[lit-ideas] Re: Poles

  • From: Ursula Stange <Ursula@xxxxxxxxxx>
  • To: lit-ideas@xxxxxxxxxxxxx
  • Date: Fri, 10 Dec 2004 20:44:36 -0500

I grew up in Chicago and Polack jokes were everywhere.   I was German 
and German jokes were no where (although my brothers were on the 
receiving end of some festering anti-German anger in the fifties (if 
only my parents hadn't given us such obviously German names... 
Gunther.... Gerhard.... Harald.... Ingrid.... Ursula....).  

When I moved to Canada in 1968, I discovered the same jokes, only aimed 
at Newfies.   I didn't realize that Polack jokes had a larger venue than 
Chicago.   I always assumed that it had something to do with their 
relative social status in Chicago, but if the Polack joke is more 
widespread, then that's not likely the sole answer.  

Now, I'm guessing that none of this answers your question, David.   The 
general observation is that every culture identifies its 'out' group. 
 But I guess you're asking how the Poles got to be that out group for so 
much of the States.   Were Polack jokes told in Atlanta?   In Seattle?   
In Memphis?   In Truth or Consequences?   I don't know.   But those 
answers surely inform the main answer.

Ursula
in Canada, where all the jokes are Newfie jokes (but told lovingly, 
don't you know....)
  

David Ritchie wrote:

>In my history of humor class yesterday, a guy with Polish ancestry did a
>presentation on Polish humor.  He explained that there is a genre of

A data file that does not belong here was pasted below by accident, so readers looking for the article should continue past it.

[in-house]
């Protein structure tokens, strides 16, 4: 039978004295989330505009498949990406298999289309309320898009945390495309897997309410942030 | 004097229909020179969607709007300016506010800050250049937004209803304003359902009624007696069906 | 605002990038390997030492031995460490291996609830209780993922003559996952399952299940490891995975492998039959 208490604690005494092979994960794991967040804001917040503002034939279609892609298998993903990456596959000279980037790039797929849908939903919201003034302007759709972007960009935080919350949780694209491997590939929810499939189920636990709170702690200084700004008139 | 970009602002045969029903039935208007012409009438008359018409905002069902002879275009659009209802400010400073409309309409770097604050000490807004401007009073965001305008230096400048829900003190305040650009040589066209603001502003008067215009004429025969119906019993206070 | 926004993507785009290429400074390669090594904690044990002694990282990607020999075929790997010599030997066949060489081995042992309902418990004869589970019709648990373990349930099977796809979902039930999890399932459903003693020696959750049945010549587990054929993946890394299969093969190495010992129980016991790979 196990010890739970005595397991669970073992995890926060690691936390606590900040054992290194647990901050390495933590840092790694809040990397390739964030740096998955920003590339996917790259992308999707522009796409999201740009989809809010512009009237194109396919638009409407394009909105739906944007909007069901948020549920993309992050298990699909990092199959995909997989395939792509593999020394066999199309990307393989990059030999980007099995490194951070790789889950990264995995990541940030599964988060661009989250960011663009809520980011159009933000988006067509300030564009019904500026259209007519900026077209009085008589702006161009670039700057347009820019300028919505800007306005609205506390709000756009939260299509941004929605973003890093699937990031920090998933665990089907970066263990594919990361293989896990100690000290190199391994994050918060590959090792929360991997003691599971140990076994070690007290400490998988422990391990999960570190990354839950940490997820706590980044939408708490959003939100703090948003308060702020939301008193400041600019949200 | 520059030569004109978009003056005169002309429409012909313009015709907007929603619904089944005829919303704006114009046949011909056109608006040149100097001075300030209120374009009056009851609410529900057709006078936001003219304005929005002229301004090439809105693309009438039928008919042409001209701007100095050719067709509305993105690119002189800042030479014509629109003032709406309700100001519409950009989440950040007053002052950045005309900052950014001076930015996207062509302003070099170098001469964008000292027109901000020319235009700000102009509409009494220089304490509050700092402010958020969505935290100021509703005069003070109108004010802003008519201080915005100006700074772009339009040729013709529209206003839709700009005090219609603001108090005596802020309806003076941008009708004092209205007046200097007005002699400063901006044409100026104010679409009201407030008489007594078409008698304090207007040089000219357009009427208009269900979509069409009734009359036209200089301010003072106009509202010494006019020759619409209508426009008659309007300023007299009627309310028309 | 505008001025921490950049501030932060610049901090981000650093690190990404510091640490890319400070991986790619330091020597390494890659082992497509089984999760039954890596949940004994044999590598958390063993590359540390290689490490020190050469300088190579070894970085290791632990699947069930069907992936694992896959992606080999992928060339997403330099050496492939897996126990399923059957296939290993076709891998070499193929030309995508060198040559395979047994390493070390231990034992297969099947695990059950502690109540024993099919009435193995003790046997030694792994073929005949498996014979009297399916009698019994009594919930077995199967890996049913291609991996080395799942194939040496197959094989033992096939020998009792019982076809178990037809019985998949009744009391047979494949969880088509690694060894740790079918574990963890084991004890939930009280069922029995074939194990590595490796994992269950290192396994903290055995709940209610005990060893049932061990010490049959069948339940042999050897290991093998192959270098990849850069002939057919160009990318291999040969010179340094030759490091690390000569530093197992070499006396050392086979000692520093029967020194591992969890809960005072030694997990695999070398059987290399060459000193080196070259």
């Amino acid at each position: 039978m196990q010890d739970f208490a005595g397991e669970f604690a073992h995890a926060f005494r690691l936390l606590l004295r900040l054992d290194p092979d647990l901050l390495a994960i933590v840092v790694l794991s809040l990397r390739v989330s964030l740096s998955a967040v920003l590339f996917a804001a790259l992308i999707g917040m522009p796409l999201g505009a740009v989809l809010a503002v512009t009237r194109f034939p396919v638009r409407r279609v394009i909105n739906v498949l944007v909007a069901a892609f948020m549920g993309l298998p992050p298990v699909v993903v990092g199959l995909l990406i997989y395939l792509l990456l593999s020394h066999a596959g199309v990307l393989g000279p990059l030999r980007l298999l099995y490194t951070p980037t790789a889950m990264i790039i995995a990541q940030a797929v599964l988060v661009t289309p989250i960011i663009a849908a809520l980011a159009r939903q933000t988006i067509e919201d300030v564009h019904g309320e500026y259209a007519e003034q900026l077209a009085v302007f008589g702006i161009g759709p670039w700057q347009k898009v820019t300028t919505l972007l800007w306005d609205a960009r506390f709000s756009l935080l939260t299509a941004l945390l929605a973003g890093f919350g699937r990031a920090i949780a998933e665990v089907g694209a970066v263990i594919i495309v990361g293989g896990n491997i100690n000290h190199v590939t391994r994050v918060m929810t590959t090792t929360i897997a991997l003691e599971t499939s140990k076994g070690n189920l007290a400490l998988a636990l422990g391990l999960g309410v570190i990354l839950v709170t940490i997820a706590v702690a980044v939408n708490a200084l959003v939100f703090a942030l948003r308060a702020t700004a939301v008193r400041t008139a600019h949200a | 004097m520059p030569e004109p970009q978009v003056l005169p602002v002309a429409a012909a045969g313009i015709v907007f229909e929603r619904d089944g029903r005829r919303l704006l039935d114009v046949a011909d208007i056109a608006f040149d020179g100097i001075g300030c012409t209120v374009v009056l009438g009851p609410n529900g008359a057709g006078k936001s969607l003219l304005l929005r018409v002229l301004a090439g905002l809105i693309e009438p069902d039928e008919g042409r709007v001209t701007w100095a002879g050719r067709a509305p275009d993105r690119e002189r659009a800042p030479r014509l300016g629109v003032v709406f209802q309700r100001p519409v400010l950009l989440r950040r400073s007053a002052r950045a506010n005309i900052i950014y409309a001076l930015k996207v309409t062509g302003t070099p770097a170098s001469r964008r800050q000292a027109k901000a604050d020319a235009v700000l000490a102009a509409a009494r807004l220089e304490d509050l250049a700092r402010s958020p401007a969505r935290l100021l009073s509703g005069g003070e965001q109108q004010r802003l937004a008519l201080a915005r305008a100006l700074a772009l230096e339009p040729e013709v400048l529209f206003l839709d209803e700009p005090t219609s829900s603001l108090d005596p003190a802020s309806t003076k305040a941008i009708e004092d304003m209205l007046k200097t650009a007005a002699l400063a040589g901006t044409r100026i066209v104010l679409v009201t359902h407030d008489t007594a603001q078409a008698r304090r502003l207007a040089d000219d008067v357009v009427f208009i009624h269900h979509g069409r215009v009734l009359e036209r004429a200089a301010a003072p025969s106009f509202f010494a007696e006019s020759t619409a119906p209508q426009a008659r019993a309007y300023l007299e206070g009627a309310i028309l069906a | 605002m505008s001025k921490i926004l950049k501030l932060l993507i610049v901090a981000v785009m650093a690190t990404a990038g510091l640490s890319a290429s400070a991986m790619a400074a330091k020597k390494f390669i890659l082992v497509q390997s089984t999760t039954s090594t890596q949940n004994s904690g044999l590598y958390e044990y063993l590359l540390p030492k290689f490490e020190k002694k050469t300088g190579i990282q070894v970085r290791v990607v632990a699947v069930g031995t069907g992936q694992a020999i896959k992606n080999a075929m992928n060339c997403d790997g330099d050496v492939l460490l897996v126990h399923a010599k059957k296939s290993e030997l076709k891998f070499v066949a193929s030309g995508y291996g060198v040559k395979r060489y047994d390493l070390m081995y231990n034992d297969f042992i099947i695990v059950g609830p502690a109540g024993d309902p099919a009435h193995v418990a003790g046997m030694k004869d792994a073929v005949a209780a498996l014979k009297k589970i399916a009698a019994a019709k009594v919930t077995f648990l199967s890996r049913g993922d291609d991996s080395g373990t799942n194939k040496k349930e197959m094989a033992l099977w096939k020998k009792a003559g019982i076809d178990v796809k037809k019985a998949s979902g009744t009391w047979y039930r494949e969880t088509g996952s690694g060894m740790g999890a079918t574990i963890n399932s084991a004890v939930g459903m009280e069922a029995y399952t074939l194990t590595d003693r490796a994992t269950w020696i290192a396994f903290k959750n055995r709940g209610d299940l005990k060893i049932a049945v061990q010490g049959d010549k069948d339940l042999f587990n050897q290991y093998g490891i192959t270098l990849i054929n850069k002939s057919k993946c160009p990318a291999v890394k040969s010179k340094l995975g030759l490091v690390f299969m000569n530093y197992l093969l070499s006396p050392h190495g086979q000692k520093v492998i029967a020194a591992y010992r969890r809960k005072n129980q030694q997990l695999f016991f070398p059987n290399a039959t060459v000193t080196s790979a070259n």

>American humor, the Polack joke, which he never understands.  So, he said,
>he looked for a book on Polish humor.  But he couldn't find one.  So he
>wasn't sure he'd have much to say.  In a book of Jewish jokes, he found one
>or two hints about how Poles coped with the Second World War--Hitler to
>Mussolini on the final scaffold, "I told you the war would end in the
>air"--but well... all in all he couldn't say why Poles are supposed to be
>uncomprehending and...  This was the climax of a good many weeks of
>research.
>
>My Department chair is a Pole.  I found her in the faculty garret during a
>break and asked if she would like to come and give us ten minutes on Polish
>humor.  She was delighted, telling three jokes in Polish and then
>translating them.  The one I recall was about a seminary.  One guy shins up
>a tree and calls in a deep voice to his dim comrade,
>"John, John..."
>"Who is it?"
>"It is the Lord and I have instructions for you."
>He instructs John to take all his clothes off and to go over to the Master's
>house and take a pee in the bushes.  Then everyone rushes out and finds him.
>
>Who-ee, those Poles.
>
>Another student, also of Polish descent, said that her father regularly
>tells Polack jokes.  She remembered this one:
>
>Three guys are in a car that breaks down in the desert.  The American takes
>water from the trunk and sets off.  The Frenchman takes food from the trunk
>and follows in his footsteps.  The Pole delays long enough to get a door off
>the car and then sets off, carrying the door.  The others turn and ask what
>the heck he thinks he's doing.  "Well," he says, "when it gets hot, I can
>wind the window down."
>
>All of which is a long introduction to a question: why do you suppose that
>Polish immigrants to America were the butt of such jokes?  They arrived at
>about the same time as Germans.  Like Germans, they have a magnificent
>history of achievement in Mathematics, Music, Poetry...  Where are the Kraut
>jokes?
>
>I asked my department chair and her answer was this.  In Polish drama, the
>stupid grandmother is a stock character.  When the recruiting sergeant or
>the taxman or some other government official comes to the door, the only
>person home is the deaf and daft grandmother who, of course, is neither deaf
>nor daft.  Her thought was that for Polish immigrants, playing dumb was an
>almost instinctive folk strategy.  What think you of the theory?
>
>David Ritchie
>Portland, Oregon
>
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